This past weekend I checked out the South Minneapolis Home Improvement Fair held at a local high school. Like any home show, this event had solid representation from replacement window vendors and design/build contractors, but sprinkled among them were some preservationist- and traditionalist-oriented booths and some useful neighborhood-specific resources.
Here are my highlights:
- Meeting Howard Pauna “The Glass Woodsman” — He was fun to chat with and I had a great time thumbing through his portfolio of custom designed and restored vintage stained glass windows and lamp shades. I’d love to put stained glass in a few of my windows, particularly over the mantle and in the dormer of our master bedroom. I might even attempt this myself after taking some classes at Glass Endeavors, which also exhibited at the fair.
- Checking out the nice looking rain chains from Bjorkstrand Exteriors — Several varieties looked like something I could envision hanging off my rain gutters, if only I could get a handle on my drainage issues. More on that in a future post…
- Getting stucco advice from Donnelly Brothers Construction — The paint a previous owner applied to our stucco is flaking off. These guys talked me through what would be involved in cleaning and skimcoating the old painted stucco to match the new clean stucco on the rear addition. Since Donnelly did the stucco on the addition, they can get an exact color match if I move ahead with this.
- Hearing about the City of Lakes Community Land Trust — I wasn’t familiar with the concept of a residential land trust, but the enthusiastic board member at the CLCLT booth explained how this organization offers affordable housing by acquiring residential property for the trust and leasing the buildings to lower income home buyers.
- Testing Soderlin Plumbing, Heating, and Air Conditioning — I’ve tried multiple times to bait these guys into trying to sell me a new boiler to replace Old Reliable in the basement and they never go for it. Instead, they told me I’m overdue for a biannual boiler service. They’re on my calendar for May.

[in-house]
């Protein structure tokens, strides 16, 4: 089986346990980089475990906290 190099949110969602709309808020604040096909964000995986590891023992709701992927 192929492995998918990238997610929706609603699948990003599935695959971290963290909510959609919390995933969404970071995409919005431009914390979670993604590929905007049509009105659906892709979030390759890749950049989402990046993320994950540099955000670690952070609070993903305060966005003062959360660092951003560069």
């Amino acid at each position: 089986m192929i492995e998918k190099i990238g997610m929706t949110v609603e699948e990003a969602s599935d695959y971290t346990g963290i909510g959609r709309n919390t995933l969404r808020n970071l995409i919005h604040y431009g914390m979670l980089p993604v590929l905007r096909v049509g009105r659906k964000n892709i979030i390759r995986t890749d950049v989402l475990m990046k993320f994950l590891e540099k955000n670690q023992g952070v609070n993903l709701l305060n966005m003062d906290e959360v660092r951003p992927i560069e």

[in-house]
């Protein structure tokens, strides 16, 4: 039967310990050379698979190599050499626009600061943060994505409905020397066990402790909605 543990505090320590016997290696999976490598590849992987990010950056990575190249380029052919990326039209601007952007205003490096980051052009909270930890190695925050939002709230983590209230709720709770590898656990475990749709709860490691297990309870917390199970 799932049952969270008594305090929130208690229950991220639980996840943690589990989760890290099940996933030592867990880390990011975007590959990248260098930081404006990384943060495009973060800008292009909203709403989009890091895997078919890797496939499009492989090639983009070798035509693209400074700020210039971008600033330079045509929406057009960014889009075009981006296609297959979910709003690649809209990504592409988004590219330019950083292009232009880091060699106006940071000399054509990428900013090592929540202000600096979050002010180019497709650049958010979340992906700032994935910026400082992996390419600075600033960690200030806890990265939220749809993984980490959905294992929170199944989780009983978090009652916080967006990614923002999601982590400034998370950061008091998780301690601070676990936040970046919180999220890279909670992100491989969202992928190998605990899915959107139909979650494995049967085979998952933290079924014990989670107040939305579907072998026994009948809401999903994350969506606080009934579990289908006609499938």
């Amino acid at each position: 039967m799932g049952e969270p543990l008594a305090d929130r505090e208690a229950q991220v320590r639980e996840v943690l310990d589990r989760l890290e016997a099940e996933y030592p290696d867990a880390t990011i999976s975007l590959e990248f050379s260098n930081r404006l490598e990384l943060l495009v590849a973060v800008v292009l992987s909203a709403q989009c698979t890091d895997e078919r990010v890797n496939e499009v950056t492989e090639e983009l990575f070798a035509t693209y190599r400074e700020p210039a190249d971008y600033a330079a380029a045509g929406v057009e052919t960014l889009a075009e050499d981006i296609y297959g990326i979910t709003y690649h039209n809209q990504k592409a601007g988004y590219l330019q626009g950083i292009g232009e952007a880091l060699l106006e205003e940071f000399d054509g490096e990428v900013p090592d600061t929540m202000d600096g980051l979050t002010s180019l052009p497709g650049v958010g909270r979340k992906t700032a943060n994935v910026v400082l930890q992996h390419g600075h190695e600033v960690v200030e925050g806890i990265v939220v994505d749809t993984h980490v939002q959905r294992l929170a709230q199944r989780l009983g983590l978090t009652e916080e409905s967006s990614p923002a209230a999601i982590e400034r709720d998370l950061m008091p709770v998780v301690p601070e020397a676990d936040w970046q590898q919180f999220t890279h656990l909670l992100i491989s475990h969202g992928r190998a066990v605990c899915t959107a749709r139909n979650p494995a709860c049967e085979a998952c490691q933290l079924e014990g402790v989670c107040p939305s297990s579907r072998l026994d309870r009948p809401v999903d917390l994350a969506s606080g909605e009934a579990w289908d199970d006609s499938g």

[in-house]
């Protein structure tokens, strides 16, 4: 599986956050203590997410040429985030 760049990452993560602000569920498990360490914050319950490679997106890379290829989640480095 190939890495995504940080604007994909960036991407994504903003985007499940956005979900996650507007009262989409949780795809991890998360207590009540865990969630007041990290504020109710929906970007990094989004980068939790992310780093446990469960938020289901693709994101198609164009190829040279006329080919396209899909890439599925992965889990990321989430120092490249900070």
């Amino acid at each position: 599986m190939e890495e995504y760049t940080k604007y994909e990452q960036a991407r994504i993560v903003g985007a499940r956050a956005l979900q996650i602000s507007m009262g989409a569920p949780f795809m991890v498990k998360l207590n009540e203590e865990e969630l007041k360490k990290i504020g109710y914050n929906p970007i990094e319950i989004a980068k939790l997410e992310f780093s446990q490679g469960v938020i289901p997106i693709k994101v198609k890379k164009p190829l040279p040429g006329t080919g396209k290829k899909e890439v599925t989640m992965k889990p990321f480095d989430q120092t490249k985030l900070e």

- Getting the lead out with government and neighborhood resources — Multiple booths offered up information on reducing risks from lead, radon, and carbon monoxide, and how to improve energy efficiency. At one booth, they asked if I lived in the Central Neighborhood, because they had lead abatement grant money to buy replacement windows for three more homes there. I asked if they would pay to restore and remove lead paint from old windows that someone wanted to keep. Their answer: “No.” My reply: “I don’t live in Central anyway.”
- Checking out the hardware from Northwest Architectural Salvage — I was encouraged to see several people at this booth asking about matching their antique doorknobs and ogling old light fixtures. Their flyer included a 20% off coupon– why did I only take one?
- Previewing the Minneapolis St. Paul Home Tour — I’ve blogged about MSP Home Tour before, and someday I hope our house will be ready to put on a tour like this. Flyers available at the Neighborhood Revitalization Program booth included a preliminary list of homes on the tour this year as well as the dates: Saturday, April 26 and Sunday, April 27. I forgot to ask about the theme for this year’s tour.
The home improvement fair wasn’t a perfect event, but with free parking and free admission, at least the price was perfect. I had hoped I might get to visit with someone about high velocity mini duct air conditioning, which has been on my mind more now that I have some upper level walls and crawlspace opened up. Also I thought I might save a phone call if there was someone from a spray foam insulation business but I struck out there, too.
Nevertheless, this was a house-related activity that I could cruise through in 90 minutes while pushing my 14-month old in the stroller. If I could have the baby with me while stripping windows or framing walls, I’d be getting a lot more done around here.